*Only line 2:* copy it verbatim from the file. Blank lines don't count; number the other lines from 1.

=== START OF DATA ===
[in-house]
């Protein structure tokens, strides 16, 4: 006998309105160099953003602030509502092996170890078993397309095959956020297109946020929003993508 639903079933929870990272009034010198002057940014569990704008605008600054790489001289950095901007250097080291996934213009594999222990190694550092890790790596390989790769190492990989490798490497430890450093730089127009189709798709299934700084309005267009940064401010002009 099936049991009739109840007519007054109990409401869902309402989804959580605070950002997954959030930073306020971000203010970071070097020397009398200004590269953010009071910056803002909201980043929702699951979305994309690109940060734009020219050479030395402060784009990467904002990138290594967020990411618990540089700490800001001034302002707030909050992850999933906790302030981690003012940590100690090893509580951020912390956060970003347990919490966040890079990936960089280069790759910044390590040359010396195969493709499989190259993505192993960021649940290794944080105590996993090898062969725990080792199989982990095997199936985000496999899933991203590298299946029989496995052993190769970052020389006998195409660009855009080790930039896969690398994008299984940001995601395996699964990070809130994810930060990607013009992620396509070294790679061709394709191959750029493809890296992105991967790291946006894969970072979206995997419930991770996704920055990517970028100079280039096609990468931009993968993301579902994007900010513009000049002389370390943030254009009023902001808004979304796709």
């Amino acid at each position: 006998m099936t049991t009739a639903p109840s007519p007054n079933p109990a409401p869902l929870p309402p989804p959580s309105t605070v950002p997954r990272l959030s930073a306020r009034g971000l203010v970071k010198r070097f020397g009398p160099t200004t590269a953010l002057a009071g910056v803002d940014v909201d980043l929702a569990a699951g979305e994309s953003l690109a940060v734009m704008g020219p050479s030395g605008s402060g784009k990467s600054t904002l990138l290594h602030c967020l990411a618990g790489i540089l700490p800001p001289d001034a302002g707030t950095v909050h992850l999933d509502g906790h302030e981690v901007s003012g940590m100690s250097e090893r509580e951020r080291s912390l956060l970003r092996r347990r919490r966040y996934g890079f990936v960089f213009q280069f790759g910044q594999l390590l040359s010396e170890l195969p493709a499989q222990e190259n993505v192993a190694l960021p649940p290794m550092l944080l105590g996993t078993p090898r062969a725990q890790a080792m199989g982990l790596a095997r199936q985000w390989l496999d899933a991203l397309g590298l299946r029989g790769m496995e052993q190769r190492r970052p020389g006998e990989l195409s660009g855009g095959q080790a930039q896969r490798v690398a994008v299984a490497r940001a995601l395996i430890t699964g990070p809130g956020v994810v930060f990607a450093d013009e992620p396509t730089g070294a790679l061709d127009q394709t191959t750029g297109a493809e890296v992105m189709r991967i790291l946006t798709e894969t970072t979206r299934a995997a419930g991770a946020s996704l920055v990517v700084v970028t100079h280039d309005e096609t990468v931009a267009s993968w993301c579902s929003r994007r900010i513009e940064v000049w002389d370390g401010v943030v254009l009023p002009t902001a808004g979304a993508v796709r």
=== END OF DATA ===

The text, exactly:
């Protein structure tokens, strides 16, 4: 006998309105160099953003602030509502092996170890078993397309095959956020297109946020929003993508 639903079933929870990272009034010198002057940014569990704008605008600054790489001289950095901007250097080291996934213009594999222990190694550092890790790596390989790769190492990989490798490497430890450093730089127009189709798709299934700084309005267009940064401010002009 099936049991009739109840007519007054109990409401869902309402989804959580605070950002997954959030930073306020971000203010970071070097020397009398200004590269953010009071910056803002909201980043929702699951979305994309690109940060734009020219050479030395402060784009990467904002990138290594967020990411618990540089700490800001001034302002707030909050992850999933906790302030981690003012940590100690090893509580951020912390956060970003347990919490966040890079990936960089280069790759910044390590040359010396195969493709499989190259993505192993960021649940290794944080105590996993090898062969725990080792199989982990095997199936985000496999899933991203590298299946029989496995052993190769970052020389006998195409660009855009080790930039896969690398994008299984940001995601395996699964990070809130994810930060990607013009992620396509070294790679061709394709191959750029493809890296992105991967790291946006894969970072979206995997419930991770996704920055990517970028100079280039096609990468931009993968993301579902994007900010513009000049002389370390943030254009009023902001808004979304796709």